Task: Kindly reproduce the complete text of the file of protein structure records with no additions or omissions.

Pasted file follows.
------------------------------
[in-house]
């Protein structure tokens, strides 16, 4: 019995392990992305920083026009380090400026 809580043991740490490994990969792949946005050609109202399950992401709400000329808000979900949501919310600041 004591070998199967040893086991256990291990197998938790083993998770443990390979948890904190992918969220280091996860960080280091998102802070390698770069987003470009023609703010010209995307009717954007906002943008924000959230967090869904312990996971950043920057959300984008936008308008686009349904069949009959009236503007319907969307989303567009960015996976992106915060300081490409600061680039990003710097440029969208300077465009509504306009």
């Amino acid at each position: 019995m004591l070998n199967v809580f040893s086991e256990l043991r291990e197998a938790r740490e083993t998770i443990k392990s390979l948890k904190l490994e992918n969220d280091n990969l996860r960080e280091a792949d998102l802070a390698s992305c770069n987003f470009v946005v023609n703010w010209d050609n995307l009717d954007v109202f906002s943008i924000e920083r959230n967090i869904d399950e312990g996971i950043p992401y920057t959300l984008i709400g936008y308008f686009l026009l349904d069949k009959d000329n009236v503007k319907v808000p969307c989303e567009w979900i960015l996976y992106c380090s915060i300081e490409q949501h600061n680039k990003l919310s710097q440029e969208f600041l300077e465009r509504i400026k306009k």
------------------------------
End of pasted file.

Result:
[in-house]
């Protein structure tokens, strides 16, 4: 019995392990992305920083026009380090400026 809580043991740490490994990969792949946005050609109202399950992401709400000329808000979900949501919310600041 004591070998199967040893086991256990291990197998938790083993998770443990390979948890904190992918969220280091996860960080280091998102802070390698770069987003470009023609703010010209995307009717954007906002943008924000959230967090869904312990996971950043920057959300984008936008308008686009349904069949009959009236503007319907969307989303567009960015996976992106915060300081490409600061680039990003710097440029969208300077465009509504306009």
């Amino acid at each position: 019995m004591l070998n199967v809580f040893s086991e256990l043991r291990e197998a938790r740490e083993t998770i443990k392990s390979l948890k904190l490994e992918n969220d280091n990969l996860r960080e280091a792949d998102l802070a390698s992305c770069n987003f470009v946005v023609n703010w010209d050609n995307l009717d954007v109202f906002s943008i924000e920083r959230n967090i869904d399950e312990g996971i950043p992401y920057t959300l984008i709400g936008y308008f686009l026009l349904d069949k009959d000329n009236v503007k319907v808000p969307c989303e567009w979900i960015l996976y992106c380090s915060i300081e490409q949501h600061n680039k990003l919310s710097q440029e969208f600041l300077e465009r509504i400026k306009k």